Northern operator wants in on Nahanni tourism


The owner of a Yellowknife-based paddling company said he will be lobbying for changes to the outfitter licensing process in Nahanni National Park Reserve to give local companies, such as his, a fair shake.

Jackpine Paddle’s Dan Wong said the current policy locks out local startups, such as his, from the NWT’s most famous paddling destination.

Dan Wong, owner of Jackpine Paddle out of Yellowknife, was told there were no licenses available to operate in Nahanni National Park Reserve beyond the three already in use by southern companies and another held in reserve for use by a Deh Cho company. Pictured here are Victoria Falls, one of the destinations Jackpine Paddle would take potential groups. photos courtesy of Dan Wong

“It’s Yellowstone, it’s Kluane, it’s Banff, Jasper, Algonquin – it’s all these parks in one,” said Wong of Nahanni.

“It really has everything. The hiking is world-class, the paddling is world-class, the scenery is world-class.”

In a written statement to News/North, Nahanni superintendent Jon Tsetso said a new draft policy for operator business licences in both Nahanni and Naats’ihch’oh national park reserves is under development and will be ready for public review this summer.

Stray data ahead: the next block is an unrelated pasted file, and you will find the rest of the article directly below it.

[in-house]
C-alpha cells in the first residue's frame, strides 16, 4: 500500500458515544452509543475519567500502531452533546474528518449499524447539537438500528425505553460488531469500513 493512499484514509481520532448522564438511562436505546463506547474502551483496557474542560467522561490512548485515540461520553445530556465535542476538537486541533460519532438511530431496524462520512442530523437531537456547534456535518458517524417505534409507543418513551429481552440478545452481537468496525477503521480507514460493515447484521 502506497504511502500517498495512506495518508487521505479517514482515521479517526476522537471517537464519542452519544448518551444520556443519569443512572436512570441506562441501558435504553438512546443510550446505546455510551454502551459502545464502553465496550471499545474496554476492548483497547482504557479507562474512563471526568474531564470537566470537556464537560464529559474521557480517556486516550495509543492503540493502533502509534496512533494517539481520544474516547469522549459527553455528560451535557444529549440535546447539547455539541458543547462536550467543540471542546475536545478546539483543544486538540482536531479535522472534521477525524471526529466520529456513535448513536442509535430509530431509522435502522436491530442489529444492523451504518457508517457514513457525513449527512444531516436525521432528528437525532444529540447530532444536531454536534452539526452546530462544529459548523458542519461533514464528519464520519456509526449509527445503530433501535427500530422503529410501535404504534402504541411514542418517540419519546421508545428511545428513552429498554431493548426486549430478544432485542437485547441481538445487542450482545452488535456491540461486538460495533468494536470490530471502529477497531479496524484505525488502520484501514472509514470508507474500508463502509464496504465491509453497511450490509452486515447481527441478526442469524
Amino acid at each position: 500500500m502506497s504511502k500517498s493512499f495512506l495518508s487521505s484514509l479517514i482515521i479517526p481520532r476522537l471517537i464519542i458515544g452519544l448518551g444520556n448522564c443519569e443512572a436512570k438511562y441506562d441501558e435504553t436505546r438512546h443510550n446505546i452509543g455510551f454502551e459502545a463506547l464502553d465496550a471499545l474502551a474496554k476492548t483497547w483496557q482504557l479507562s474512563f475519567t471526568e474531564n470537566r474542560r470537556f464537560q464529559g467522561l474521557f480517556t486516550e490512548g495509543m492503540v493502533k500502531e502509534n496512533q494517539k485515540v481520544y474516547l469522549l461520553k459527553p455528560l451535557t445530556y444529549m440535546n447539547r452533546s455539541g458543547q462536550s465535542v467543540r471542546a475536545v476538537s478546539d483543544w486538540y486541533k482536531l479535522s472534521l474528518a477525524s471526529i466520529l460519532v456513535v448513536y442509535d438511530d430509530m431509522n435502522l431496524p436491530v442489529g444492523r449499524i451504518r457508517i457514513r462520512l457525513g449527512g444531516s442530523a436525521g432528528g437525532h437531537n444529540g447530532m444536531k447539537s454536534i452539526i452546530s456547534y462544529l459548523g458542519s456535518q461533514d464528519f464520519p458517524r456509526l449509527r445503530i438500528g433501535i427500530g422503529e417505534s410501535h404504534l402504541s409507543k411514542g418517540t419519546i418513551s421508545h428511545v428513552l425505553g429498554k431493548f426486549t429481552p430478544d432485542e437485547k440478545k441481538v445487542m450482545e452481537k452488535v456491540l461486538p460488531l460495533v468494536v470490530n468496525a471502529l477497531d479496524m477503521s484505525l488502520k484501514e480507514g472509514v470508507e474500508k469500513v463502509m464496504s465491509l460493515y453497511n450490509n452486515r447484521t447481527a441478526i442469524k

“The consultation process will follow a timeline that is appropriate for our Indigenous cooperative management partners and consistent with sound park management practices,” stated Tsetso.

Wong started Jackpine Paddle two years ago, steadily growing its offerings from canoe paddling courses to youth camps to, this year, kayak expeditions on the North and East Arms of Great Slave Lake.

Wong himself used to be a guide for Blackfeather, one of the three operators with a Nahanni licence, on Sahtu river trips and he has paddled extensively throughout the NWT and Yukon.

Dan Wong started Jackpine Paddle two years ago and used to be a guide for Blackfeather, one of the three operators with a Nahanni licence.

As Jackpine grew, he obtained licences to run tours in the North Slave and the Sahtu, but hit a snag when he was told there was no possibility of getting a licence in Nahanni.

Wong said he is “cautiously optimistic” about developing a new policy that would allow for a more competitive process than the current one, which has had the available licences reissued to the same companies year after year.

“To go from the status quo to a completely level playing field where it’s free and fair for all, it seems like a bit much at this point, but we’ll see,” said Wong.

He said the three current outfitters, while solid businesses, don’t contribute as much to the local economies as local outfitters would. Nahanni River Adventures is based in Whitehorse,

Blackfeather is based in Ontario and Nahanni Wild is based in Alberta.

With guides flown in and food purchased down south, other than fresh food bought locally, Wong said there isn’t much money spent locally except for transportation and brief accommodation around trips.

A local company with local staff would seem to contribute better to the North, he said, simply through factors of “where the food is prepared, where the workforce actually comes from, how the communities are actually involved.”

“There’s more at stake for me, here, because it’s where I grew up and where I plan to be for a long time,” said Wong.